Ender3 3D Printer Kit Transformed into Open, Programmable Syringe Pump Set

Sander Baas, Vittorio Saggiomo

Preprint posted on 4 June 2021

An inexpensive 3D printer repurposed into a set of high-precision syringe pumps for research applications.

Selected by Afonso Mendes

Video 1 – Showcase of the Ender3 syringe pump system. Adapted from Video 3 of the preprint (2.5x original speed).



Syringe pumps are widely used for research purposes [1-5], but those commercially available are costly and provide little opportunity for automation [6]. Thus, many groups turned to building their own syringe pumps. These “Do It Yourself” (DIY) syringe pumps typically consist of a 3D-printed frame, stepper motors, and store-bought fixings such as screws and nuts. Also, they are usually driven by common controller boards and associated software, such as Arduino and Raspberry Pi [7,8].

While current DIY syringe pumps work correctly, building and programming them requires sourcing the parts and prior knowledge in programming. These factors limit their use by groups specialised in research fields such as Biology and Chemistry.

The advent of 3D printing resulted in the availability of common 3D printers at relatively low prices, enabling users to manufacture parts and devices otherwise only available commercially [9].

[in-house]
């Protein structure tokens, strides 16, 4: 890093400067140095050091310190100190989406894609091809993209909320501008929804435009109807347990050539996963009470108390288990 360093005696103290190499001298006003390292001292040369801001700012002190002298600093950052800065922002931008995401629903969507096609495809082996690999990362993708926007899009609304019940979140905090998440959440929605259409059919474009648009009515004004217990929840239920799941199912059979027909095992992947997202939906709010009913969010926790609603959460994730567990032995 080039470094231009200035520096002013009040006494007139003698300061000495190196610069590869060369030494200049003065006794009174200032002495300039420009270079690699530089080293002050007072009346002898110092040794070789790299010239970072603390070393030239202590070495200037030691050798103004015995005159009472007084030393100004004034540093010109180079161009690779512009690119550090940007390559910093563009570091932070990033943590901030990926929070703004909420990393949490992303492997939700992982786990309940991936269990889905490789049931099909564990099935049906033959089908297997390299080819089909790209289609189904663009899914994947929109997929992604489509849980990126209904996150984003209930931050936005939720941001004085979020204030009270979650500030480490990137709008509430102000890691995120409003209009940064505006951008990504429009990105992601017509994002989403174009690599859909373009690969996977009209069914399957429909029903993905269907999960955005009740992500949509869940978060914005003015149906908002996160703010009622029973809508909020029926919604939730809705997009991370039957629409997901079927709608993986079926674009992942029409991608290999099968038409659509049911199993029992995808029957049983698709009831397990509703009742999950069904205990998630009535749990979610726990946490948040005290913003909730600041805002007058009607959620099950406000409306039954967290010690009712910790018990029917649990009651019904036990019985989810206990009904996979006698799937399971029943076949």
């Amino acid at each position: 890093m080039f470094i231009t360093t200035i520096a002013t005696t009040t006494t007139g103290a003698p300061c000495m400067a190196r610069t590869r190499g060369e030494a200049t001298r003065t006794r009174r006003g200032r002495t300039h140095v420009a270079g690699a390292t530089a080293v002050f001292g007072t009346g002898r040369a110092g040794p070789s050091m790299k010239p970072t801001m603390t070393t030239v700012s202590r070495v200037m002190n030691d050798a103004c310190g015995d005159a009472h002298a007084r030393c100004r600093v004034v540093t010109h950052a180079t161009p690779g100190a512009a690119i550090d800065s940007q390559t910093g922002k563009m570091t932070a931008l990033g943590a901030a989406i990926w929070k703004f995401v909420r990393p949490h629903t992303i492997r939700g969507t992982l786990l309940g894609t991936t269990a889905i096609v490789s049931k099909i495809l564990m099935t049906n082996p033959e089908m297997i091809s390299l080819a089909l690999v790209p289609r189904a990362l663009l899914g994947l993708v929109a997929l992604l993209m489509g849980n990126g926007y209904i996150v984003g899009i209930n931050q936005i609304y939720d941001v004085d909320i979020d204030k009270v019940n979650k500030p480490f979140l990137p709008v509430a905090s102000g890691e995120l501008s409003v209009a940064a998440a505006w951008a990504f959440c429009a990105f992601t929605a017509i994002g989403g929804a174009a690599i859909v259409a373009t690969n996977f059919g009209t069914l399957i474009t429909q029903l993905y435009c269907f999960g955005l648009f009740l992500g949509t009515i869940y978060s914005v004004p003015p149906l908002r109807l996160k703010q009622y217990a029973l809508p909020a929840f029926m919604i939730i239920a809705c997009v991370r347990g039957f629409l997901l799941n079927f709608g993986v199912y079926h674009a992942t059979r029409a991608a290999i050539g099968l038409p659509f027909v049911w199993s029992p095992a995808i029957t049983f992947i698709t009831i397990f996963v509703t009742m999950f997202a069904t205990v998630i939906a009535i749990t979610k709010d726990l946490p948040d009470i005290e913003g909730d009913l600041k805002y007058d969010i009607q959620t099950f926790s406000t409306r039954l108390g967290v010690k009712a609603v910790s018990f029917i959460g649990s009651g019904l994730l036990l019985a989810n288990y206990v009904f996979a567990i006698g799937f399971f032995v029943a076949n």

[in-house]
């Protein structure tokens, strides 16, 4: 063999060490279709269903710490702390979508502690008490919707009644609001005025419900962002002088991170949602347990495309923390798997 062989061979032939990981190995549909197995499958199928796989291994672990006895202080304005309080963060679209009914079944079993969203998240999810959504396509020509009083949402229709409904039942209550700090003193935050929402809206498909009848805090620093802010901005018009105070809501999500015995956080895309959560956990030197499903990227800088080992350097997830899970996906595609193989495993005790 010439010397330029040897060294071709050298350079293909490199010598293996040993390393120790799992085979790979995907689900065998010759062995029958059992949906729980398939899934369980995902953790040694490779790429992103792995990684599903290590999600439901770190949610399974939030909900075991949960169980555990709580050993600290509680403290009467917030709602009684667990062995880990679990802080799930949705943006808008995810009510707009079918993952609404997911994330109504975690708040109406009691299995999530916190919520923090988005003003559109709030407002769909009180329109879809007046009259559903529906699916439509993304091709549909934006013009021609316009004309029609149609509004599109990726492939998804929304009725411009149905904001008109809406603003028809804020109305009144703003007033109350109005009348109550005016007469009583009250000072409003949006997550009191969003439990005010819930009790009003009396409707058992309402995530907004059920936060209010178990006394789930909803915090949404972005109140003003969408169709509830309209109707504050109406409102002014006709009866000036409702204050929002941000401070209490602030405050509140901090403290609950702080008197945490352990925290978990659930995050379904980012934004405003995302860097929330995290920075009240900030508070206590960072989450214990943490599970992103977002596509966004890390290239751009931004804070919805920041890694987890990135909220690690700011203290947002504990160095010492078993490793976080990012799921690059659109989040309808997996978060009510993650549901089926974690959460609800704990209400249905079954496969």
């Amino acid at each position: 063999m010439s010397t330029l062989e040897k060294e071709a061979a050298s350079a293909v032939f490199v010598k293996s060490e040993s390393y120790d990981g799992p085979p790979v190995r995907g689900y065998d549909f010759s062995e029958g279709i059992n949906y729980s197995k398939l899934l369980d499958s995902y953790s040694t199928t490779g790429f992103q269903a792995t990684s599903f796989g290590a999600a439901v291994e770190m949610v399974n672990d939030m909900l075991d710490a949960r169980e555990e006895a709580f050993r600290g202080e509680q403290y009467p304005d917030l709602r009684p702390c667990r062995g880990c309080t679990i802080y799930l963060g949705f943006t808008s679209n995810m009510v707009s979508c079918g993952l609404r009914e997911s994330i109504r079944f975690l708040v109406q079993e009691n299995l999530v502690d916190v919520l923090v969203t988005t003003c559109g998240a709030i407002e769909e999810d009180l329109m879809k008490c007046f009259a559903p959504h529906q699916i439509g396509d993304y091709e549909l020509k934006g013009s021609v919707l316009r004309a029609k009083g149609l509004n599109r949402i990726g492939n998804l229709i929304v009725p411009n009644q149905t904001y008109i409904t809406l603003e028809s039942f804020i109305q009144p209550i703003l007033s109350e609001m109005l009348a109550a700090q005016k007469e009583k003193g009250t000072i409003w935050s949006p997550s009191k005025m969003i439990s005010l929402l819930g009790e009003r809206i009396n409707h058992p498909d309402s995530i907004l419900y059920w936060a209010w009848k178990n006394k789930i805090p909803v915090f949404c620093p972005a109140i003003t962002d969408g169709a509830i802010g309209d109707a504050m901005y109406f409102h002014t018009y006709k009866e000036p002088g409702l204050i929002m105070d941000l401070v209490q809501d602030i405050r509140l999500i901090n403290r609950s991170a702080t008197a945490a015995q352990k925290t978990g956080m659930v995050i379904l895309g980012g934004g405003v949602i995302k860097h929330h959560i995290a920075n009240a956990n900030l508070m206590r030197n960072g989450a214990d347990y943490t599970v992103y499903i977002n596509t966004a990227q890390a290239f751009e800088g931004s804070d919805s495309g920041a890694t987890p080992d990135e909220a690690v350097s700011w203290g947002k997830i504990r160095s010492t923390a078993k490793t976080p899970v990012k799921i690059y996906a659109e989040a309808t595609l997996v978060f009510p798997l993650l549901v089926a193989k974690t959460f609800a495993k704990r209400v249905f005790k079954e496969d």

Ironically, a standard 3D printer contains all the components required to build a set of syringe pumps, including stepper motors, a motherboard, a power supply, and linear motion systems. Also, the open software used to control 3D printers can be exploited for controlling the pumps, avoiding the need to program the pumps from scratch.

In this preprint, Baas and Saggiomo repurpose one of the cheapest 3D printers available in the market, the Creality Ender3, to build and control a set of three syringe pumps for under 200€.


Key findings

1) Hardware description, design files, and assembly guide

Most parts required to build the syringe pumps are included in the printer, and the remaining are relatively inexpensive and usually available at common hardware stores. Moreover, online stores specialised in selling 3D printers often sell these parts, enabling the user to buy all of the components in a single purchase and have them delivered locally. The pump model includes some 3D-printed components, for which the description and design files are provided in a ready-to-print format, as well as suggested printing settings and tips. Thus, the 3D printer can first be assembled to print those components, and then repurposed to build the pumps. The preprint also includes a complete list of the materials required and the corresponding budget.

Importantly, the authors provide a detailed step-by-step assembly guide and another guide describing ways to control the pumps. This last task can be achieved using freely available direct-control software. For example, Octoprint ( allows the user to control the pumps remotely. Another method involves writing simple text commands that can be compiled in a text file and delivered to the pumps using a micro-SD card, allowing the user to control the pumps using the 3D printer’s interface. A detailed guide on how to write such text files is also provided in the manuscript.